The land of the rising sun has always fascinated people. The mountainous national parks and the magnificent temples on the one hand. The densely populated cities like Osaka or Tokyo with their skyscrapers on the other. The cultural peculiarities, the millennia-old traditions and customs, the modern pop culture in the cities: Japan is a country of strong contrasts. Japanese first names are also strong and multifaceted. And: they have beautiful meanings.
Japanese names are represented in characters. They usually consist of one or two (sometimes more) kanji. Each of these kanji has its own meaning. Depending on the spelling and combination, these meanings may differ. Therefore, for many first names there are also different German translations. Japanese girls’ names can therefore usually be interpreted differently.
The most beautiful Japanese girl names we have listed below – including their most common meanings.
First name meaning
Aiko child of love
Aimi love, beauty, affection
Airi love, affection
Akane dark red
Akari light, glow
Akiko autumn child
Akira radiant, bright, clear
Amaya night rain
Arisu pure/clear water
Asuka morning scent
Ayaka colorful flower
Ayumi go your own way
Chika meaning depending on kanji character e.g.: wisdom, summer, flower
Chiyoko child of eternity, child of 1000 generations
Hana flower, blossom
Haruka far away
Haruko child of spring, flower child
Hiko fire child
Hinata facing the sun
Honoka a breath of, shimmer
katana japanese sword; meaning: single-edged sword
Kazuko child of peace, child of peace
Kazumi harmony, beauty
Kichi happy, content
Kyoko meaning depending on kanji character e.g.: Mirror, apricot, respect
Majikku the magical
Mami true beauty, also: wave
Mei Meaning depending on Kanji character e.g..: bud, sprout, reliable, shiny
Michiko beautiful/smart/reasonable child
Miki meaning depending on Kanji character e.g.: beautiful story, beautiful hope, flower stem, tree trunk
Misaki beautiful flower
Mitsuko child of light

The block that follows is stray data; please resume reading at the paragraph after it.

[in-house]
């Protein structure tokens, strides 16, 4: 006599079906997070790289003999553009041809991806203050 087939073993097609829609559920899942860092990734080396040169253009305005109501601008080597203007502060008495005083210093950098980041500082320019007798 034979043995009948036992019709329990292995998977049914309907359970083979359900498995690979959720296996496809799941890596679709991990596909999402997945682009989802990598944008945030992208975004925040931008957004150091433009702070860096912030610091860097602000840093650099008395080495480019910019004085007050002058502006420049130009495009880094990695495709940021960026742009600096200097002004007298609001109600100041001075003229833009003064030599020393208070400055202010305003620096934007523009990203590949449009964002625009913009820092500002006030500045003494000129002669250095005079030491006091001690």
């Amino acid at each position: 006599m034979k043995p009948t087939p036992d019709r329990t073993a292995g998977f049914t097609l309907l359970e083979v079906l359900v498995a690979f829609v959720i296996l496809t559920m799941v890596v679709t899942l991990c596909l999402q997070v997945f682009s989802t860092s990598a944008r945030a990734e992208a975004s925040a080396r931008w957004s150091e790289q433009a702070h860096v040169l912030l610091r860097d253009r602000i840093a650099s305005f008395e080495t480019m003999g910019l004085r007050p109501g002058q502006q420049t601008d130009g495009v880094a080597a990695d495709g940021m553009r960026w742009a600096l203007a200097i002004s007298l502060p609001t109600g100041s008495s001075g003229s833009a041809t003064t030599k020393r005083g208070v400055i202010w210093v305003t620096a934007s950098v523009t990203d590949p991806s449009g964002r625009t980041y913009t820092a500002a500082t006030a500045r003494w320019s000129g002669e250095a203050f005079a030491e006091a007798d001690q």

Miyu superior spirit
Momoka peach blossom
Nanami seven seas
Naomi honesty, beauty
Narumi seed of beauty, sound of the sea
Natsuki summer, hope
Natsuko child of summer
Sachiko child of happiness, lucky child
Saki Meaning depending on the kanji character: Blossom, hope
Sakura cherry blossom
Setsuko child of the festival
Takara treasure, precious
Tomomi beautiful friend
Yoko sun child, child of the sea
Yoshiko beautiful/good child, child of happiness
Yui meaning depending on kanji character e.g..: connectedness, uniqueness, kindness, also: tie
Yuki courage, snow
Yuna moon, night
The peculiarity of Japanese girls’ names
When giving a name, Japanese parents do not only pay attention to the sound. The appearance also plays a major role. Because: Japanese first names should not only be melodious and meaningful – they should also look particularly beautiful in the Japanese kanji writing system.
The meaning of the name also plays an important role in Japan. Children are often named after certain moments in life. As an example: Sakura means cherry blossom and is given in reference to the cherry blossom season. Names like Yoko (= sun) or Taki (= waterfall) are also extremely popular. So Japanese names (almost) always have a beautiful and deeper meaning.
Here is what you should look for when choosing a Japanese girl’s name
Since Japanese girls’ names can have different meanings depending on the kanji, you should know all the meanings before choosing a name. At best, you should ask a native speaker if a name might have any negative meanings.
In addition, when choosing a name, you should make sure that the first name harmonizes well with the last name. This is not always the case with a combination of Japanese maiden name and German surname.
A small disadvantage also results from the fact that with Japanese first names it is often not obvious at first glance whether it is a boy’s or girl’s name. Whereas German girls’ names quite often end in “a” and boys’ names end in a consonant, in Japanese there are only vague “tendencies” here. Thus, Japanese girls’ names often end in “ko”, “mi” or “ka” and boys’ names in “o”, but there are numerous exceptions.
All in all, a Japanese first name is a nice choice because it has a profound meaning and is rare and therefore special in this country. Nevertheless, you should think carefully whether a Japanese name does not form too much of a contrast to your family name and thus sound somehow “funny”.
You should also be sure about the meaning of the name as well as its pronunciation and intonation.
Which Japanese girl’s name do you like best? Do you miss a name in our list? We are looking forward to your comments!